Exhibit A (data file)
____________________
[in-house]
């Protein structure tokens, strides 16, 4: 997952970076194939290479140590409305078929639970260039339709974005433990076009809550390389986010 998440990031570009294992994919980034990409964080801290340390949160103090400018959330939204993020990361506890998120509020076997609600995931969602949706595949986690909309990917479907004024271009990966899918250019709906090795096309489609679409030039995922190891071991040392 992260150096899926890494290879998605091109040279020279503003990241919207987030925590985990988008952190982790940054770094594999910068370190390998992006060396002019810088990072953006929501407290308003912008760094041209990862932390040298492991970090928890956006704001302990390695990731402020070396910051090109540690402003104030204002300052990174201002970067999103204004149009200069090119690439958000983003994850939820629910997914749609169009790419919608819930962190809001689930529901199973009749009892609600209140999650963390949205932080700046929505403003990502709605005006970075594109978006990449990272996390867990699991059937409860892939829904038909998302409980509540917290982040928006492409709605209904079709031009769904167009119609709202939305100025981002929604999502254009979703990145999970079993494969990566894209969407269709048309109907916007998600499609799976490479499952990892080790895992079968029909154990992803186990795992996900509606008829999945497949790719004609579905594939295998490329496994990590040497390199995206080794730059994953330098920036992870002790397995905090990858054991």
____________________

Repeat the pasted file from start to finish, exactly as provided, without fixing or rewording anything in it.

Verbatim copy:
[in-house]
């Protein structure tokens, strides 16, 4: 997952970076194939290479140590409305078929639970260039339709974005433990076009809550390389986010 998440990031570009294992994919980034990409964080801290340390949160103090400018959330939204993020990361506890998120509020076997609600995931969602949706595949986690909309990917479907004024271009990966899918250019709906090795096309489609679409030039995922190891071991040392 992260150096899926890494290879998605091109040279020279503003990241919207987030925590985990988008952190982790940054770094594999910068370190390998992006060396002019810088990072953006929501407290308003912008760094041209990862932390040298492991970090928890956006704001302990390695990731402020070396910051090109540690402003104030204002300052990174201002970067999103204004149009200069090119690439958000983003994850939820629910997914749609169009790419919608819930962190809001689930529901199973009749009892609600209140999650963390949205932080700046929505403003990502709605005006970075594109978006990449990272996390867990699991059937409860892939829904038909998302409980509540917290982040928006492409709605209904079709031009769904167009119609709202939305100025981002929604999502254009979703990145999970079993494969990566894209969407269709048309109907916007998600499609799976490479499952990892080790895992079968029909154990992803186990795992996900509606008829999945497949790719004609579905594939295998490329496994990590040497390199995206080794730059994953330098920036992870002790397995905090990858054991």